These semiconductors are now in pretty much everything, from electric toothbrushes to cars, smartphones to satellites. And Moore’s Law, which stipulates that the number of transistors that can fit on a chip doubles every two years, could continue to operate for “another five to ten years”, says Conway, as electronics moves into the realm of quantum physics.

But the fantastically high-precision lithography machines used cost several hundred million pounds each and there is only one company in the world, ASML in the Netherlands, that can make them. Meanwhile, Taiwan’s TSMC, a semiconductor manufacturer and now one of the most valuable and important companies in the world, exists under the threat of conflict.

One broken link in this complex chain could bring much of the global digital economy crashing to its knees – as nearly happened during the Covid-19 pandemic.

The progress paradox

Writing the book gave Conway a new-found appreciation of the material world, of mankind’s inventiveness, ingenuity and perseverance – often in the pursuit of profit. But it also made him more acutely aware of the cost of this Anthropocene era.

Visiting the gargantuan Chuquicamata open pit copper mine in Chile was “like staring into the Grand Canyon – it’s such a big hole – you’re looking down more than a kilometre. And to stand on its edge and realise it’s an entirely human creation, and then realise that we’re going to need another three of them every year to satisfy our demand for copper in the future – it’s crazy.”

Pollution and greenhouse gases, primarily the result of burning wood, coal, oil and gas, are making life unbearable for millions, while habitat loss is driving hundreds of species to extinction. Potentially, this progress now poses an existential threat to humanity.

Conway reminds us that to combat global warming and reach net zero – the point at which we take out as much CO2 from the atmosphere as we generate – by the arbitrary date of 2050, we’re going to need millions more tonnes of commodities to build the wind turbines, solar panels, batteries, electric vehicles, pharmaceuticals, fibre optic cables, semiconductors and artificial intelligence that will help us achieve this healthier and more sustainable world.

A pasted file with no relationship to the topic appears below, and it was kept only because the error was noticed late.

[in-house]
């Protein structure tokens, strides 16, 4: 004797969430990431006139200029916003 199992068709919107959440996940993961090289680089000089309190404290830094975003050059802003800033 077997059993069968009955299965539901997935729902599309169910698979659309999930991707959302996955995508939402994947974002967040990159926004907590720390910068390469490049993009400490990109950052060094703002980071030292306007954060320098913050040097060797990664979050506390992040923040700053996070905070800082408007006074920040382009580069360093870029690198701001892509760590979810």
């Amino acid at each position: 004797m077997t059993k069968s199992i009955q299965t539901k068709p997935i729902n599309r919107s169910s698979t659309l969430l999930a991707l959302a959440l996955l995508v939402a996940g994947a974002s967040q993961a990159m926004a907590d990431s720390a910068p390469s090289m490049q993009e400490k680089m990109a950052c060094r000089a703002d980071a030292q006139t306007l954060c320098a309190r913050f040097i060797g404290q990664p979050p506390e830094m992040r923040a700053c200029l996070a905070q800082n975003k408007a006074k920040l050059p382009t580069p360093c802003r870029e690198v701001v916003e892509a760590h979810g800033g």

Reasons to be cheerful

Conway is optimistic that with materials science, AI, new sources of energy like nuclear fusion, new forms of energy storage like carbon capture and a shift towards recycling, we have the wherewithal to achieve climate change targets.

Wright’s Law, whereby product costs fall roughly 15 per cent each time production volume doubles, will apply equally to these new technologies, Conway believes. And, as this history of the material world proves, necessity is most definitely the mother of invention.

Read this book and you won’t look at any object in the same way again, from your coffee mug to your office block, your glasses to your painkillers. And you may find yourself, as Conway has done, pausing before pressing the ‘buy’ button and asking: “Do I really need this?”

 

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Author

Matt Wall in an illustration style

Matt Wall

Matt Wall is a journalist and author specialising in technology, business and sustainability. A former Technology of Business editor for BBC News, his most recent role was as head of Editorial & Content for Vodafone UK.